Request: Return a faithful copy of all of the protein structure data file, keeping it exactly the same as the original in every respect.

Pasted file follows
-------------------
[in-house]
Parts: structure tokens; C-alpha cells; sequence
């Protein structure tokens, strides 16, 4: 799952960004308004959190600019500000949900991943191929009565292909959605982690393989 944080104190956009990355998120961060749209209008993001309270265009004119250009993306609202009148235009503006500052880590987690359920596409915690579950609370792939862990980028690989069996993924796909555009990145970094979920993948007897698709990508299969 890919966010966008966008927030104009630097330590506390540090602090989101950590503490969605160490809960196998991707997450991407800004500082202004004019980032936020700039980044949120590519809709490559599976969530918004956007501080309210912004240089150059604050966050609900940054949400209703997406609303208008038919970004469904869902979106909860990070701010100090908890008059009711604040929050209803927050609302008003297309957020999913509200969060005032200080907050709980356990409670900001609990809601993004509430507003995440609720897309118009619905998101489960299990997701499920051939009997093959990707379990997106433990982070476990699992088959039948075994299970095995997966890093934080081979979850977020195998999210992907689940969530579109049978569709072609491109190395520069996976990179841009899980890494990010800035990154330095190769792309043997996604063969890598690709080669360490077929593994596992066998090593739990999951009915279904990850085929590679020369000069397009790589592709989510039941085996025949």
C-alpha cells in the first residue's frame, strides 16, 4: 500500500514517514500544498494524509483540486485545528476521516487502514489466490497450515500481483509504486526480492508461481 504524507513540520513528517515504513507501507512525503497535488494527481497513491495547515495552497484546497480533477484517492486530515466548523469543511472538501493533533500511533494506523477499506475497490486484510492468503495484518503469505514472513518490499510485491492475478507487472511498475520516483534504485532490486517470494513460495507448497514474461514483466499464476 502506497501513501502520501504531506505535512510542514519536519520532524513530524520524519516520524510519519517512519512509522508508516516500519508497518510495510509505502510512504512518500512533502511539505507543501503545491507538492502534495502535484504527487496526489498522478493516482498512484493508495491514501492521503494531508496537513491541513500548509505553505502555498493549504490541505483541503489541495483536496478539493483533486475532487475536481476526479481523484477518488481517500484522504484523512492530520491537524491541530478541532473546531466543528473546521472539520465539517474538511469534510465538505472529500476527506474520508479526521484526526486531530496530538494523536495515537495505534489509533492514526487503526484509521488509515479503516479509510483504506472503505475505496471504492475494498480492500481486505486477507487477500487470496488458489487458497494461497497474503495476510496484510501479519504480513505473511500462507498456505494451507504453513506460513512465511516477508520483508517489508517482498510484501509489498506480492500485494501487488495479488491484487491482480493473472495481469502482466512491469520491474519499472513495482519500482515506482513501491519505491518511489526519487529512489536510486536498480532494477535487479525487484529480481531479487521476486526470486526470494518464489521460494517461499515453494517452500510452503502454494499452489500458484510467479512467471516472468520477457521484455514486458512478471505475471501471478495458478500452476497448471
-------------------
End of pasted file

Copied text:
[in-house]
Parts: structure tokens; C-alpha cells; sequence
């Protein structure tokens, strides 16, 4: 799952960004308004959190600019500000949900991943191929009565292909959605982690393989 944080104190956009990355998120961060749209209008993001309270265009004119250009993306609202009148235009503006500052880590987690359920596409915690579950609370792939862990980028690989069996993924796909555009990145970094979920993948007897698709990508299969 890919966010966008966008927030104009630097330590506390540090602090989101950590503490969605160490809960196998991707997450991407800004500082202004004019980032936020700039980044949120590519809709490559599976969530918004956007501080309210912004240089150059604050966050609900940054949400209703997406609303208008038919970004469904869902979106909860990070701010100090908890008059009711604040929050209803927050609302008003297309957020999913509200969060005032200080907050709980356990409670900001609990809601993004509430507003995440609720897309118009619905998101489960299990997701499920051939009997093959990707379990997106433990982070476990699992088959039948075994299970095995997966890093934080081979979850977020195998999210992907689940969530579109049978569709072609491109190395520069996976990179841009899980890494990010800035990154330095190769792309043997996604063969890598690709080669360490077929593994596992066998090593739990999951009915279904990850085929590679020369000069397009790589592709989510039941085996025949």
C-alpha cells in the first residue's frame, strides 16, 4: 500500500514517514500544498494524509483540486485545528476521516487502514489466490497450515500481483509504486526480492508461481 504524507513540520513528517515504513507501507512525503497535488494527481497513491495547515495552497484546497480533477484517492486530515466548523469543511472538501493533533500511533494506523477499506475497490486484510492468503495484518503469505514472513518490499510485491492475478507487472511498475520516483534504485532490486517470494513460495507448497514474461514483466499464476 502506497501513501502520501504531506505535512510542514519536519520532524513530524520524519516520524510519519517512519512509522508508516516500519508497518510495510509505502510512504512518500512533502511539505507543501503545491507538492502534495502535484504527487496526489498522478493516482498512484493508495491514501492521503494531508496537513491541513500548509505553505502555498493549504490541505483541503489541495483536496478539493483533486475532487475536481476526479481523484477518488481517500484522504484523512492530520491537524491541530478541532473546531466543528473546521472539520465539517474538511469534510465538505472529500476527506474520508479526521484526526486531530496530538494523536495515537495505534489509533492514526487503526484509521488509515479503516479509510483504506472503505475505496471504492475494498480492500481486505486477507487477500487470496488458489487458497494461497497474503495476510496484510501479519504480513505473511500462507498456505494451507504453513506460513512465511516477508520483508517489508517482498510484501509489498506480492500485494501487488495479488491484487491482480493473472495481469502482466512491469520491474519499472513495482519500482515506482513501491519505491518511489526519487529512489536510486536498480532494477535487479525487484529480481531479487521476486526470486526470494518464489521460494517461499515453494517452500510452503502454494499452489500458484510467479512467471516472468520477457521484455514486458512478471505475471501471478495458478500452476497448471